Judge orders Noblesville West shooter to be sent to IDOC juvenile detention center until he’s 18

Mosquitoes carrying West Nile virus found in Marion County

INDIANAPOLIS, Ind. – For the first time this season, mosquitoes in Marion County have tested positive for West Nile virus, the health department announced Friday.

The health department’s Mosquito Control program collects mosquitoes from traps around the county to monitor the population and test for West Nile virus each year. When mosquitoes test positive, the program increases its prevention efforts during daytime and evening hours in the area where the trap is located.

The health department says no human cases of West Nile virus have been reported in Marion County so far this year.

Most people who become infected with the virus do not develop any symptoms, according to the CDC. People with certain medical conditions, such as cancer, diabetes and kidney disease are at greater risk for experiencing symptoms which include headache, body aches, joint pains or rash.

Less than one percent of people who are infected with West Nile virus will develop a serious neurologic illness such as encephalitis or meningitis.

The health department encourages everyone to follow the four Ds of mosquito control to help reduce the mosquito population and avoid bites:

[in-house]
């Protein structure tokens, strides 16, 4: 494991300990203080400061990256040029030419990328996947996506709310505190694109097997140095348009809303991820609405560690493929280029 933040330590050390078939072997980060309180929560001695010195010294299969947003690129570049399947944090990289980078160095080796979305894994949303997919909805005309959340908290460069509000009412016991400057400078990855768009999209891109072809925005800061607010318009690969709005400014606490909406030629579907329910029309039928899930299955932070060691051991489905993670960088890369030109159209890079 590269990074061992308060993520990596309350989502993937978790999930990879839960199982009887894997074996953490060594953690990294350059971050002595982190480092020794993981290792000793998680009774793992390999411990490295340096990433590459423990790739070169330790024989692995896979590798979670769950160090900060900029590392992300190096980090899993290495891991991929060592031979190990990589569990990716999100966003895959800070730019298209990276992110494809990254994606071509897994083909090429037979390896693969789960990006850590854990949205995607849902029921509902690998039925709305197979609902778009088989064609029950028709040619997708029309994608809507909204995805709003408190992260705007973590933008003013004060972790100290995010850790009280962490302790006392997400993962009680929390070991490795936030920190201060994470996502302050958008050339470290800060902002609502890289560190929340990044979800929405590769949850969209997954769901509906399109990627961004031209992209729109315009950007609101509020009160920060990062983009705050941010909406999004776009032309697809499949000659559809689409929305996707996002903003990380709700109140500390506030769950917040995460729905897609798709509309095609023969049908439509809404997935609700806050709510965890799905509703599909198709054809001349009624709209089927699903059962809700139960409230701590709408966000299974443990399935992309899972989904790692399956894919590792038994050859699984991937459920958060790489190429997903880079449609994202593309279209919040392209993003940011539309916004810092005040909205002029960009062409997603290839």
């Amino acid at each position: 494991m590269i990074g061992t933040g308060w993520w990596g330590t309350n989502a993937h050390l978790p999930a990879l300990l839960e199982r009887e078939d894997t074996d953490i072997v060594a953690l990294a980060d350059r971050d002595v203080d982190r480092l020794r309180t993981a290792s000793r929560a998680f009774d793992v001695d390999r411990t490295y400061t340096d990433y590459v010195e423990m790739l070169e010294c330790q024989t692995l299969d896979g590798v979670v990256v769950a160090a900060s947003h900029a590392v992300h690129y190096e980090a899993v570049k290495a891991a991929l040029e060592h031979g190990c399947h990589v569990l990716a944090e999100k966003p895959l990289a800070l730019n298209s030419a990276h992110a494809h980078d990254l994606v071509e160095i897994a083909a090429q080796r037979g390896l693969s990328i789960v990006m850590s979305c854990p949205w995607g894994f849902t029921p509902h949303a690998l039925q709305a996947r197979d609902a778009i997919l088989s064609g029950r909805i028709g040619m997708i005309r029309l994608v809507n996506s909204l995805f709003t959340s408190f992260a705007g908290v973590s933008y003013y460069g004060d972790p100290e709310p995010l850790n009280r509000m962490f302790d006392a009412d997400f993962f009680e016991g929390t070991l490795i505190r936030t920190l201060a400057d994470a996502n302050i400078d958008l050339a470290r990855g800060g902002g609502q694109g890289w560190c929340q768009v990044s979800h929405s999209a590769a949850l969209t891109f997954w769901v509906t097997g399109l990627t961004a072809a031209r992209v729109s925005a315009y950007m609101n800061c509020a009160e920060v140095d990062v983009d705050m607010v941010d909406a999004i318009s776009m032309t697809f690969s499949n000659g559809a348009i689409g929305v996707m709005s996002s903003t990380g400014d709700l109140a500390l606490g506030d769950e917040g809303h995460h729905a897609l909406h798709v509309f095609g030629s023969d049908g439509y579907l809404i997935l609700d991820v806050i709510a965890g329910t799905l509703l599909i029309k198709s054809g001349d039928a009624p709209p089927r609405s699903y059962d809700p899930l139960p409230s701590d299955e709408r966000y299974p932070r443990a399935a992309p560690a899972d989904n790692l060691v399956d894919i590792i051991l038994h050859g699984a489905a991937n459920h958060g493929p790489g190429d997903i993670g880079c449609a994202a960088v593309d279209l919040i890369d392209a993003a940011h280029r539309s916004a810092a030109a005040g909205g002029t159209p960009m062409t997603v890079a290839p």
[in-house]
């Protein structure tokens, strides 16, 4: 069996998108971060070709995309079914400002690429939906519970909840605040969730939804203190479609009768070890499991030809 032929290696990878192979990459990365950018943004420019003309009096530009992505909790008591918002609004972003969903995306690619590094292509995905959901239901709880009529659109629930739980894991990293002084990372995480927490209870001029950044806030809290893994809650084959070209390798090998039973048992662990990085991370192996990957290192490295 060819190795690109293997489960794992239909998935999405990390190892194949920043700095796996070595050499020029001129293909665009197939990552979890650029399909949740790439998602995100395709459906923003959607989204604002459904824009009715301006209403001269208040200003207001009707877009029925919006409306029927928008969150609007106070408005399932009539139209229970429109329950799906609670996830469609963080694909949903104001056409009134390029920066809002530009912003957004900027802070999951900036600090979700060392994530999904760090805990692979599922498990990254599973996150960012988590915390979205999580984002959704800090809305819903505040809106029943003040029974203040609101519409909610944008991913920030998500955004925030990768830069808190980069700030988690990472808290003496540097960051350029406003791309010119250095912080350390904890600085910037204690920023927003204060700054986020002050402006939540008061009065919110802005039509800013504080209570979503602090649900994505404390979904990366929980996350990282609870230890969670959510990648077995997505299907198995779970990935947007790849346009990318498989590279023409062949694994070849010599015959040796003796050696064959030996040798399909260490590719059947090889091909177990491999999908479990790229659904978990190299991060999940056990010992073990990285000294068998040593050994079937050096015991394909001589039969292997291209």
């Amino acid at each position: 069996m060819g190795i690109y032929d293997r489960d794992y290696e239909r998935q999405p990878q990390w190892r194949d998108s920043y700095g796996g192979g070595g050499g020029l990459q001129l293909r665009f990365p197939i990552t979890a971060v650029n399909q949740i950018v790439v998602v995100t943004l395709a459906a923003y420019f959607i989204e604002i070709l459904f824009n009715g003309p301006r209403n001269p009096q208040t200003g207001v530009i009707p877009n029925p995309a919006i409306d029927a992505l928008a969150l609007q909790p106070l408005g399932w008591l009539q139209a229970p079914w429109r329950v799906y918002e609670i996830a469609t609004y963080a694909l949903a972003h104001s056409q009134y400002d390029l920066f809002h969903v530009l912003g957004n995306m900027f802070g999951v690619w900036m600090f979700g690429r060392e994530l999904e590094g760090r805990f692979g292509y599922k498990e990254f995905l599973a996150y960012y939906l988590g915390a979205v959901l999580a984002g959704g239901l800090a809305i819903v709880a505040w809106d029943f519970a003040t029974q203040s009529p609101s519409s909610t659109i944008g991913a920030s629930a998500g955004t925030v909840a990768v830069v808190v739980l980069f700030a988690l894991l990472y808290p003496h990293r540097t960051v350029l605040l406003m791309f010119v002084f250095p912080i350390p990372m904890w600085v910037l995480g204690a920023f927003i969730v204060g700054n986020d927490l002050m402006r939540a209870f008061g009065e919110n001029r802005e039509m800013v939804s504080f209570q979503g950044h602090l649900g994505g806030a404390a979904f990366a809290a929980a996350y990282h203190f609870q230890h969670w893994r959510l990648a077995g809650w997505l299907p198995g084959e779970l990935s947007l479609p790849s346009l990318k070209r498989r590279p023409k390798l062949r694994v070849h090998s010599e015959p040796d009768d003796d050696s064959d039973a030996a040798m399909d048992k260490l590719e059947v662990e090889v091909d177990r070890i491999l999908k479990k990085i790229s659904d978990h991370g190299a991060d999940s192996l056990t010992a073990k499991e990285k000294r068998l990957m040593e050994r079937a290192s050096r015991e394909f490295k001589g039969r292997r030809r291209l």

• DUSK – Stay indoors from dusk until dawn. If you do spend time outdoors…
  • DRESS – Wear long sleeves and long pants when outside during these times.
  • DEET – Use insect repellent containing DEET.
  • DRAINAGE – Remove all standing water outside the home.

“Taking just a few minutes to walk around your yard or property can help reduce the mosquito population,” said Matt Sinsko, coordinator of Mosquito Control at the Marion County Public Health Department. ”Check for old tires, clogged gutters, small recreational pools, and poorly operating septic systems. Also, dump water from containers of any size and flush out bird baths every week.”

For questions about mosquito prevention, call the Marion County Public Health Department’s Mosquito Control program at (317) 221-7440.